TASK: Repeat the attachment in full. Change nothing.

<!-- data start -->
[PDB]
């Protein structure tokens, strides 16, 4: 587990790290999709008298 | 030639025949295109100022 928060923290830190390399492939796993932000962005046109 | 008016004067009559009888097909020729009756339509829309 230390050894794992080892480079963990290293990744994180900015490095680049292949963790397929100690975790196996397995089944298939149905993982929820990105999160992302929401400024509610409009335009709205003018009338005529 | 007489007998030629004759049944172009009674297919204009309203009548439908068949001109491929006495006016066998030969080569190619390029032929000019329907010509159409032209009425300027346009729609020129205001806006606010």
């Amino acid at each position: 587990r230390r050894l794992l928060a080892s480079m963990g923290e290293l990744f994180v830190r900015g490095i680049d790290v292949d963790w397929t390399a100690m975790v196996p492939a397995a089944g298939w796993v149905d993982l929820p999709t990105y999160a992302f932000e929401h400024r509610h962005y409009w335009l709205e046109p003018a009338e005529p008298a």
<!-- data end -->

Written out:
[PDB]
């Protein structure tokens, strides 16, 4: 587990790290999709008298 | 030639025949295109100022 928060923290830190390399492939796993932000962005046109 | 008016004067009559009888097909020729009756339509829309 230390050894794992080892480079963990290293990744994180900015490095680049292949963790397929100690975790196996397995089944298939149905993982929820990105999160992302929401400024509610409009335009709205003018009338005529 | 007489007998030629004759049944172009009674297919204009309203009548439908068949001109491929006495006016066998030969080569190619390029032929000019329907010509159409032209009425300027346009729609020129205001806006606010």
């Amino acid at each position: 587990r230390r050894l794992l928060a080892s480079m963990g923290e290293l990744f994180v830190r900015g490095i680049d790290v292949d963790w397929t390399a100690m975790v196996p492939a397995a089944g298939w796993v149905d993982l929820p999709t990105y999160a992302f932000e929401h400024r509610h962005y409009w335009l709205e046109p003018a009338e005529p008298a």